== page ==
Hanger also proposed an assessment be levied on ESCOs to increase PSC staff dedicated to the oversight of retail energy markets and enforcement of consumer protection rules. "I recommend that the Commission impose an assessment to help pay for this effort. This assessment could be imposed on a customer-count basis and collected from ESCOs as a condition of obtaining and or maintaining one’s eligibility to do business in New York. An initial budget of $500,000 to $750,000 should allow for a significant increase in oversight of the retail market and enforcement of regulations," Hanger said

Hanger proposed stricter eligibility requirements for ESCOs

"I recommend three specific ways in which eligibility requirements to serve be raised: (1) posting financial security; (2) demonstrating necessary expertise; and (3) operating a robust compliance program to comply fully with regulatory requirements," Hanger said

"Every ESCO should be required to demonstrate financial viability by requiring each one to post financial security of up to $5,000,000 and no less than $1,000,000, depending on the number of meters served. This amount of financial assurance could be met through a performance bond, letter of credit, or a corporate guarantee," Hanger said

"ESCOs should be required to demonstrate expertise in energy operations like supervision of sales and marketing activities, finance, supply hedging and customer service such as responding professionally to customer inquiries 1 or complaints. I should also be clear that by demonstrating expertise I mean more than simply listing a name with a title that corresponds to one of the core areas of expertise mentioned above. ESCOs seeking eligibility should be required to provide background information showing the experience of those who will hold positions of responsibility in the company, and make those individuals available to answer questions from DPS Staff," Hanger said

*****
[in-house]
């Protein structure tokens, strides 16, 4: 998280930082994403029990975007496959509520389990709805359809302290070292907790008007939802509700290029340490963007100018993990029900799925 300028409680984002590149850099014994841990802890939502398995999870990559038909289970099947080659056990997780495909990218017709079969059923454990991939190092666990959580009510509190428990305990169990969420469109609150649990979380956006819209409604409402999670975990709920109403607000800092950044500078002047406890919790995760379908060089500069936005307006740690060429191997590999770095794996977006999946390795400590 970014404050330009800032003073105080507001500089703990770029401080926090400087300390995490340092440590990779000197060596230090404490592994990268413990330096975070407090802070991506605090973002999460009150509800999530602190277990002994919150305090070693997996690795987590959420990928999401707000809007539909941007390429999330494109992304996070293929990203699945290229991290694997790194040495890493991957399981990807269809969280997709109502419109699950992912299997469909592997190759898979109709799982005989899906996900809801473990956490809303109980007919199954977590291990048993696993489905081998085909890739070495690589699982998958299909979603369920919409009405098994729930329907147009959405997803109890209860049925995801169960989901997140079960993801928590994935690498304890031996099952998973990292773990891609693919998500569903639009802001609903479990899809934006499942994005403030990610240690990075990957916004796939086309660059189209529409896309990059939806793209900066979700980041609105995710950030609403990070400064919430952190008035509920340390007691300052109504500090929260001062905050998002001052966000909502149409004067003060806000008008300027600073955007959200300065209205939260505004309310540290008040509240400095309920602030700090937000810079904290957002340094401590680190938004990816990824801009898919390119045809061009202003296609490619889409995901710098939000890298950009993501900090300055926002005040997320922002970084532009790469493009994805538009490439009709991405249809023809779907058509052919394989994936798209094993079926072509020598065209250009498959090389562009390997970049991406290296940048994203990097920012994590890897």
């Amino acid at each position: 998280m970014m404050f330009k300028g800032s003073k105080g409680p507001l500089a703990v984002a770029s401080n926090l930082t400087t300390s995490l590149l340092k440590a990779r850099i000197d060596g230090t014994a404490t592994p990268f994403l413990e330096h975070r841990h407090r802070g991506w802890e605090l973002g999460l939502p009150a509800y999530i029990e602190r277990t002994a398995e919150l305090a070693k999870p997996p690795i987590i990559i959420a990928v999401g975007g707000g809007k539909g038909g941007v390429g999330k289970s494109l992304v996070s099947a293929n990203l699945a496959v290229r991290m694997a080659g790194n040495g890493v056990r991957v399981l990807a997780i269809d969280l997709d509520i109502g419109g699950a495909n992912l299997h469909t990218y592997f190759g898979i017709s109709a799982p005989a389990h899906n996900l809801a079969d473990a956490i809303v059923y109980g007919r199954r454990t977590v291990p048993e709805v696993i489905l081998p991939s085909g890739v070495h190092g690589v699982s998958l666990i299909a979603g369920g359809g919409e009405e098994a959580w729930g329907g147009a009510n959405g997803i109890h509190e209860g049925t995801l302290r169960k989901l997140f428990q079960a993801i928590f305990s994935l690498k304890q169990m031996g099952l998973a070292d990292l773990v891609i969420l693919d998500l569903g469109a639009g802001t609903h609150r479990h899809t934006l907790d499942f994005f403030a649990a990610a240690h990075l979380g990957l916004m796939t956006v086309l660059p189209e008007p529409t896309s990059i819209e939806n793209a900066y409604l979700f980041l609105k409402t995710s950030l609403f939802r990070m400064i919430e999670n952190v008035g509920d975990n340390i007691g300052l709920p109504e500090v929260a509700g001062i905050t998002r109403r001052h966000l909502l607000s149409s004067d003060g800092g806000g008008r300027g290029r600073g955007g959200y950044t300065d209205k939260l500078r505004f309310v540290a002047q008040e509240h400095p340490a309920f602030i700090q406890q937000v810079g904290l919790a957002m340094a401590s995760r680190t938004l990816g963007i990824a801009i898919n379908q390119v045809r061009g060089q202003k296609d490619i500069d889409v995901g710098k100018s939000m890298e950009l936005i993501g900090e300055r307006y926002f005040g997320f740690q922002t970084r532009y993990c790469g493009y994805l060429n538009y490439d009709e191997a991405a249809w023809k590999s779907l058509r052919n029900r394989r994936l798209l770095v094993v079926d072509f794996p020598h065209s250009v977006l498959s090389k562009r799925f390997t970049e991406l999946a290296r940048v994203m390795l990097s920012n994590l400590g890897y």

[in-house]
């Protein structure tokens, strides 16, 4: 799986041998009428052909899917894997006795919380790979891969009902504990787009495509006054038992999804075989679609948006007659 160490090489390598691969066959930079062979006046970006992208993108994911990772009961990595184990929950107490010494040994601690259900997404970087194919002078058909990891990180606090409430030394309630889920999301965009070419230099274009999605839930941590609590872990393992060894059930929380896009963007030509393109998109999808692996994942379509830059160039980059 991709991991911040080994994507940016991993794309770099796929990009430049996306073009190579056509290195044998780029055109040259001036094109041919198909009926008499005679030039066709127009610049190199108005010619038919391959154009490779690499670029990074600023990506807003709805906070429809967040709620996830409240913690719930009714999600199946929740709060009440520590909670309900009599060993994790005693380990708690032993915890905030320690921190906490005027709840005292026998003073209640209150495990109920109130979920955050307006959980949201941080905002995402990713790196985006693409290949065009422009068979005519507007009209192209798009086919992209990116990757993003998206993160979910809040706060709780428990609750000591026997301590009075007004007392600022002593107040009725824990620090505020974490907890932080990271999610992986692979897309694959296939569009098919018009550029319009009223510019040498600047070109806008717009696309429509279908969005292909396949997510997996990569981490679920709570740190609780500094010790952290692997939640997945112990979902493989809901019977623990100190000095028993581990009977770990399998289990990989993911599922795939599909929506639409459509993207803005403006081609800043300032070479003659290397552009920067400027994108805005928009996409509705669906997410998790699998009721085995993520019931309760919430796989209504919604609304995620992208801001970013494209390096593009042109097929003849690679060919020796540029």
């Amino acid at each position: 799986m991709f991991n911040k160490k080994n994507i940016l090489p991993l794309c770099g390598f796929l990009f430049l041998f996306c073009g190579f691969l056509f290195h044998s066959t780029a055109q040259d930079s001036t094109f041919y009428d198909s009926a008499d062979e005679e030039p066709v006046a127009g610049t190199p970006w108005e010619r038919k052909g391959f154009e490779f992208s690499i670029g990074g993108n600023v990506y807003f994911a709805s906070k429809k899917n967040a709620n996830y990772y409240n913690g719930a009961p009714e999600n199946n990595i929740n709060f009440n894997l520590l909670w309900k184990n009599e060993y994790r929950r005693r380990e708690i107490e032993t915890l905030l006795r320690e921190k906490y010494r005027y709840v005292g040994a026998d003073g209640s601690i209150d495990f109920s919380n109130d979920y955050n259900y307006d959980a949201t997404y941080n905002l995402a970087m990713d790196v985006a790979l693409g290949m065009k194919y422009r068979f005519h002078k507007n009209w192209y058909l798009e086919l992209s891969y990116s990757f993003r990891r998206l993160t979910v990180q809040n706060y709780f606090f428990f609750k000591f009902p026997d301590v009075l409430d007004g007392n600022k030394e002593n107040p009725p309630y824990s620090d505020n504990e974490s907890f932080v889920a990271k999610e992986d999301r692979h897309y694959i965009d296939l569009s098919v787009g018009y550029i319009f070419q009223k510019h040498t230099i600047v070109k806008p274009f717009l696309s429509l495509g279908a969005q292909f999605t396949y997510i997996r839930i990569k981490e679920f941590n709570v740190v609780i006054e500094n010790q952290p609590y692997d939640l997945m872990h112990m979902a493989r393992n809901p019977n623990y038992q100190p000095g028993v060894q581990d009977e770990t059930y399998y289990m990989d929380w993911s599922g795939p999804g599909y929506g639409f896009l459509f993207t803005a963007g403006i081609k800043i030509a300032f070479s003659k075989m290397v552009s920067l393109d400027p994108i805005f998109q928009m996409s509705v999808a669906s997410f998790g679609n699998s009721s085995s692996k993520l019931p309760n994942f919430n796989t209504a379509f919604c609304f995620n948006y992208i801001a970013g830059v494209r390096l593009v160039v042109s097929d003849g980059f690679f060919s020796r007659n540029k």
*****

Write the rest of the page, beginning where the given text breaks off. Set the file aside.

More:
Hanger also proposed new conditions on door-to-door sales

"I further recommend that (1) an additional $1,000,000 in financial assurance be required of any ESCO engaged in door-to-door selling; and (2) the Commission issue twice a year 'Best Practice Guidelines' for door-to-door sales, such as regular background checks for all sales agents, geo-location tracking of all sales agents, and voice-recorded verification of all sales with updates to the Uniform Business Practices ('UBPs'), to establish the most current and best practices for door-to-door sales," Hanger said

Hanger said that all outbound telemarketing calls should be recorded and that those recordings be preserved for enough time to help solve any customer problems and to ensure regulations are being followed